FLORANGE, France (Reuters) - Workers at an idled ArcelorMittal ISPA.AS steel plant in northeast France occupied the site Monday, seeking to put their plight on the political map ahead of a presidential election where industrial decline is a central theme.
Some 200 workers invaded management offices at the factory in Florange, in the Moselle region close to Belgium and Germany, after ArcelorMittal announced last week it was prolonging the temporary shutdown of its two blast furnaces.
Unions had announced at the weekend their intention to take action and workers found the offices empty. They plan to install a tent village at the site, imitating the “Occupy” anti-capitalist movement which swept Western nations in the wake of the global financial crisis.
“Our deadline is May 6: the presidential elections,” Jean-Marc Vecrin, a delegate for the CFDT union, told Reuters.
The protest is an embarrassment for President Nicolas Sarkozy, who vowed to revive France’s industrial fortunes but has failed to reverse a decline in competitiveness which has caused a spate of high profile industrial closures in recent months.
With Sarkozy trailing his Socialist challenger Francois Hollande ahead of the two-round election in late April and early May, unions are seeking to capitalize on their campaign focus on France’s industrial fortunes.
The plant’s two blast furnaces were shuttered in July and October 2011 in the face of weaker demand and workers fear that the longer they stay idled, the greater the chance the factory will be permanently closed.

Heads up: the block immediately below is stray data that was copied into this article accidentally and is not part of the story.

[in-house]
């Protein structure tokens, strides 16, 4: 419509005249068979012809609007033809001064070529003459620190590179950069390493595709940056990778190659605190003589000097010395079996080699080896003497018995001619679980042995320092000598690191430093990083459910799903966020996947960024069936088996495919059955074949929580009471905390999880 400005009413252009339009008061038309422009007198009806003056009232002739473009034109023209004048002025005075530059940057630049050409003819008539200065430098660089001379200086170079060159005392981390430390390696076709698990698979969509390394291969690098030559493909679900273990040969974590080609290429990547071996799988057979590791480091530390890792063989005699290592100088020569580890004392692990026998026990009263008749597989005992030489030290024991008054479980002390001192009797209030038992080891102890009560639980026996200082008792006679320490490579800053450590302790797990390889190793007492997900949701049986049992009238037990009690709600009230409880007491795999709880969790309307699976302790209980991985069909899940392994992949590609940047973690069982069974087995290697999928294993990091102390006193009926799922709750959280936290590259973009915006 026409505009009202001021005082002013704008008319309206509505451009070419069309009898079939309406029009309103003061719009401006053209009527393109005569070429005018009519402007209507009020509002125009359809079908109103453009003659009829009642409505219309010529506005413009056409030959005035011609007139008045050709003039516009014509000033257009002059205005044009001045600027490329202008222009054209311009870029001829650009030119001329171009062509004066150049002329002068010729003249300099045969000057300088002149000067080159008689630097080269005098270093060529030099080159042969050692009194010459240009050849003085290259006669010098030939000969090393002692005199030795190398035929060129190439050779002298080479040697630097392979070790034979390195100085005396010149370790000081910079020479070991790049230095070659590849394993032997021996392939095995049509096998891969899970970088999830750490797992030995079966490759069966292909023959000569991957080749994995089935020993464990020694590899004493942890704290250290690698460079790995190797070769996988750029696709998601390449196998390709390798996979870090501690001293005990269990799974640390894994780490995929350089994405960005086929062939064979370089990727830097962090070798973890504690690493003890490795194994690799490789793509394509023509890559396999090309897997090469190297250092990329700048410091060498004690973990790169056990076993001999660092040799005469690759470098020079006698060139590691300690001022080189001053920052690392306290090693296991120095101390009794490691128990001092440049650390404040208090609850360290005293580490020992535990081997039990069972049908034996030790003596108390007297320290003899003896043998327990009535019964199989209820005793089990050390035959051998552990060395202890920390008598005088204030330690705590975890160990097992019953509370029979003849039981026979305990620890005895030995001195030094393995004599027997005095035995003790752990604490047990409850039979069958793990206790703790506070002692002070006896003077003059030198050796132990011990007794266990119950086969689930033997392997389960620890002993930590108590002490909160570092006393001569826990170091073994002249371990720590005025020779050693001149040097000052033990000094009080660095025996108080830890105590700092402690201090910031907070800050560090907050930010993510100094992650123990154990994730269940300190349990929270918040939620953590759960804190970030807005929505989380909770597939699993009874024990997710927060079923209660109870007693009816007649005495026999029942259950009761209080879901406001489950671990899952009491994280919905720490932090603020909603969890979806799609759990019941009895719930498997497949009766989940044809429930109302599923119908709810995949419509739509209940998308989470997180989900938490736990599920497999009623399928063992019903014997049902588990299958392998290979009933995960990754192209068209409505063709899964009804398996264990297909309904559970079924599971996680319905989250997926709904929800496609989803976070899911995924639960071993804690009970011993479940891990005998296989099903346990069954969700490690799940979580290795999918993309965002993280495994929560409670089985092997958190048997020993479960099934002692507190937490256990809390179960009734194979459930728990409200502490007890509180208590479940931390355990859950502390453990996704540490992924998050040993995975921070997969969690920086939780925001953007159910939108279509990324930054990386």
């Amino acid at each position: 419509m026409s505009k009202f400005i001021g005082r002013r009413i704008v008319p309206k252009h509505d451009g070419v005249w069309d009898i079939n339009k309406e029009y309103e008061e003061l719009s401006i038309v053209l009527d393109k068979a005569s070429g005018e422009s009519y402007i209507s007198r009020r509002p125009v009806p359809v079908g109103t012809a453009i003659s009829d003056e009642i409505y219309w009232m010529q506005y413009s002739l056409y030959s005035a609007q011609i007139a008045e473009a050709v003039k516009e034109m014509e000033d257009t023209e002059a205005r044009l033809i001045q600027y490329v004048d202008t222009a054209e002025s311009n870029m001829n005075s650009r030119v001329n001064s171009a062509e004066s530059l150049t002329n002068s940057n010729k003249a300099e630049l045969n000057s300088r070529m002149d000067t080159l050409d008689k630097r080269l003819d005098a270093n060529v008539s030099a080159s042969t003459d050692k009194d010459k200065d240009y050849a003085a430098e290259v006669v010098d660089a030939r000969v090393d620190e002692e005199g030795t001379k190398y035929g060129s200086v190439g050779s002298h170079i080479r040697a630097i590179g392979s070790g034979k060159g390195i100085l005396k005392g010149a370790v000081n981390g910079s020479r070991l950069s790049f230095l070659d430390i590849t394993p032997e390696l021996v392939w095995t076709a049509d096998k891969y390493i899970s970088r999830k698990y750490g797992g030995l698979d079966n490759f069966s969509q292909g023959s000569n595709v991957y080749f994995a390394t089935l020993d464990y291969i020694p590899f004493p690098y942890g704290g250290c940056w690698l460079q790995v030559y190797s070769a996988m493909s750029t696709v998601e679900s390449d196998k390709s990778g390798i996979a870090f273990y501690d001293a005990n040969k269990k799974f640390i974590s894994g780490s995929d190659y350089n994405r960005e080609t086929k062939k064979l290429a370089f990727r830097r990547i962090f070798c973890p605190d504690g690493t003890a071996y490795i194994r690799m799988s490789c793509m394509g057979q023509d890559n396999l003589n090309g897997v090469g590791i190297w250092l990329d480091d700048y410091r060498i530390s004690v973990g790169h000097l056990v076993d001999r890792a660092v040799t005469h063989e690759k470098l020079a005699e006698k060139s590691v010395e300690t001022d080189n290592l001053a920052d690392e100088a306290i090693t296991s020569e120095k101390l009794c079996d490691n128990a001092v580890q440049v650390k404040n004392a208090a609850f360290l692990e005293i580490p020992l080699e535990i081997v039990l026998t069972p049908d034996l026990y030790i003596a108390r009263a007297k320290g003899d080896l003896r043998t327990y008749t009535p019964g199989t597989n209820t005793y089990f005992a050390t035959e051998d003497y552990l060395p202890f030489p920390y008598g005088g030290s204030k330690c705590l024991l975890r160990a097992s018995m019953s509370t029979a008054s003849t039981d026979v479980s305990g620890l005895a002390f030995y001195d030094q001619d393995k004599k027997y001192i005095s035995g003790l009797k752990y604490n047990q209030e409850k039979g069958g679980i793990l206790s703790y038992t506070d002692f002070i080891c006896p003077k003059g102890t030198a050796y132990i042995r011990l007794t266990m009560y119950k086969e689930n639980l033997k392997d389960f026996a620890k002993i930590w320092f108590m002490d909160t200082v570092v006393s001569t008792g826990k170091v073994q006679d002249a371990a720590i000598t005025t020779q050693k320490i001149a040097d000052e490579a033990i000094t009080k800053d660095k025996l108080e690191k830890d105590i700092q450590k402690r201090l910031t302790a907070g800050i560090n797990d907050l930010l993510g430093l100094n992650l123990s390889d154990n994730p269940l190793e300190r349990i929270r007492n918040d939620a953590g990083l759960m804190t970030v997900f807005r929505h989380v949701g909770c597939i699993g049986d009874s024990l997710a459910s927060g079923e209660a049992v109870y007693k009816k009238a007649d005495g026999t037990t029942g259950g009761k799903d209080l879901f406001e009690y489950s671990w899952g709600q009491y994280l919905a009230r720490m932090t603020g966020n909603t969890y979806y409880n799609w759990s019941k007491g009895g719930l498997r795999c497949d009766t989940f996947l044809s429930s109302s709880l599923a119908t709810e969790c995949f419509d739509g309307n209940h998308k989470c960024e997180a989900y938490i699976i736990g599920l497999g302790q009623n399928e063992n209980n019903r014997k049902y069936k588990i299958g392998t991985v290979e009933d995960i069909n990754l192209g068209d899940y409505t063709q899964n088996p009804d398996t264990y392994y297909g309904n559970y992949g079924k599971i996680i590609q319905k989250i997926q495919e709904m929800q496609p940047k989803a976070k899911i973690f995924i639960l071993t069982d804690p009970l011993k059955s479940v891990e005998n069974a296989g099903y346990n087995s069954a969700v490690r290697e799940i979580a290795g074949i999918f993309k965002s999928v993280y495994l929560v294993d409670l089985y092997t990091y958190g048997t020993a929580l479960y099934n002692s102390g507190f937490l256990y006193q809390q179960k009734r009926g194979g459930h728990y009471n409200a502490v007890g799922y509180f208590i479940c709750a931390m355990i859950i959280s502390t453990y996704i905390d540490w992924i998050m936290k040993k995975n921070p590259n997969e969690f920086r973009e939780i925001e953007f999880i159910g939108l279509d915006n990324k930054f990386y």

Half the plant’s 5,000 workers are on government-subsidized shortened working weeks.
Florange’s blast furnaces are the last survivors of the once bustling steel region after the neighboring ArcelorMittal mill of Gandrange was wound down despite Sarkozy’s promise in 2008 to find a way of keeping it going.
Hollande has made much of the closure of industry and relocation of companies during Sarkozy’s five-year term.
France has lost 763,000 industrial jobs in the last 10 years with 355,000 shed since Sarkozy took office in 2007 — something Hollande has dwelt on in his campaign speeches.
Sarkozy, elected on a pledge to return France to full employment and energize its economy, has blamed the global economic crisis for derailing his plans and has placed restoring competitiveness and the fight against unemployment at the heart of his re-election agenda.
Recent opinion polls have indicated a slight narrowing of Hollande’s lead over Sarkozy in the May 6 second round. An Opinionway survey published in the daily Le Figaro Monday put his lead at 12 percentage points, in line with other polls.
Edouard Martin, CFDT representative on ArcelorMittal’s European corporate board, said the company was choosing not to operate the plant.
“We have enough orders to operate at least one blast furnace. Every month we have between 150,000 and 200,000 tons of orders,” he said.
“To increase its profits, ArcelorMittal is transferring Florange’s orders to Dunkirk,” he said, referring to a more modern steel plant the company operates on France’s northeast coast.
The company was not immediately available for comment.
Reporting by Vincent Kessler and Gilbert Reilhac; writing by Daniel Flynn; editing by Philippa Fletcher